A week later, I joined OKCupid for the second time. That week, I got an email from the site telling me about my new matches. And, of course, there she was, right at the top, smiling at me, her username an in-joke that we had developed while watching countless LA Lakers games together. And, sure enough, we matched 99%.
Thanks to some well-timed screen captures, I still have her OKCupid profile. Thanks to my friend’s home-brewed hefeweizen, I’ve also got the chutzpah to analyze said profile.
User basics: Female, 26, Sagittarius, has two cats, fake redhead, agnostic, username originated from NBA star Pau Gasol and his humorous facial expressions
First impression: Cute and silly. A girl who wears sunglasses. A girl who likes teal. A girl I would most certainly write.
Enough about me, let’s talk about all the morons on this site: (My Self-Summary) “Here is what I’ve learned so far from this site: An incredible number of dudes describe themselves as “funny” and/or “easygoing.” // If you have to tell people that you have a great sense of humor, you probably don’t. Sorry. I have never, ever, heard an actually funny person exposit that they are funny. Why would they need to? // As for “easygoing,” what does that even mean? Does it mean you’re relaxed? Patient? Does it mean you’re lacking in drive or passion? Maybe it means you really love that song from “Follow That Bird” about Big Bird spending a day on a farm with those kids. I don’t know. It seems like such a non-trait. What’s the opposite of easygoing? “Being a ferocious complainer,” I guess. // I am intuitive, communicative, and competitive.”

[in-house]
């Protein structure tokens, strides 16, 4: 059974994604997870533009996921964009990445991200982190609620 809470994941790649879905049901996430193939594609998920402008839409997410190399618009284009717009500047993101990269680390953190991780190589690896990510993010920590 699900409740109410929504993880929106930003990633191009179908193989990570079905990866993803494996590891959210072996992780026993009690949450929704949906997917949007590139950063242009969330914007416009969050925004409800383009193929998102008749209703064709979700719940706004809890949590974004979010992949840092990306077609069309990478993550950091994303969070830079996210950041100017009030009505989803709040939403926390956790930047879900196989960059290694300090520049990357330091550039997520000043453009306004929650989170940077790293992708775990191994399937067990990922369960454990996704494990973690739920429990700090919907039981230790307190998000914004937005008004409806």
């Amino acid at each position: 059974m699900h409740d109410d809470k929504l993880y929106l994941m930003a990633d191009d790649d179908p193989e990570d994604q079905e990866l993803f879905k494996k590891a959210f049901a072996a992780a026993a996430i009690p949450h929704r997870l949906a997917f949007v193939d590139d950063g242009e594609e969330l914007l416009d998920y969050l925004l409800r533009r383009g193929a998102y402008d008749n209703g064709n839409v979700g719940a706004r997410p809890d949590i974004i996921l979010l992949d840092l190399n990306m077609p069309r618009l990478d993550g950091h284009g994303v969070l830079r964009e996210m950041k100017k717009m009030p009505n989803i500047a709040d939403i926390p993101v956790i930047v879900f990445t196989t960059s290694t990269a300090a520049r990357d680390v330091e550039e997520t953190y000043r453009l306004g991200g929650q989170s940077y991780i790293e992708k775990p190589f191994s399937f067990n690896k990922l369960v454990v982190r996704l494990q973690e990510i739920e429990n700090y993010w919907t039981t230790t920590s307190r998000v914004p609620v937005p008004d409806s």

Analysis: Yes, we are one and the same. You don’t ask someone to marry you if you have nothing in common. But, really, there’s a place for wrecking all the guys who might want to date you, and that place isn’t a dating website. If the first thing you share with potential suitors is how much you don’t like a certain group of people, you might have anger problems or, you know, just be a “ferocious complainer.”
I teach companies how to use Twitter: (What I’m doing with my life) “I moved to Chicago from Boston about a year ago. I work in word-of-mouth marketing, and I love my job even though sometimes I never want to hear the phrase “social media” again. I have been doing improv for 12 years, which is a weird amount of time to have been doing improv before moving to Chicago. What do you do when you get here? I’m still trying to figure that out.”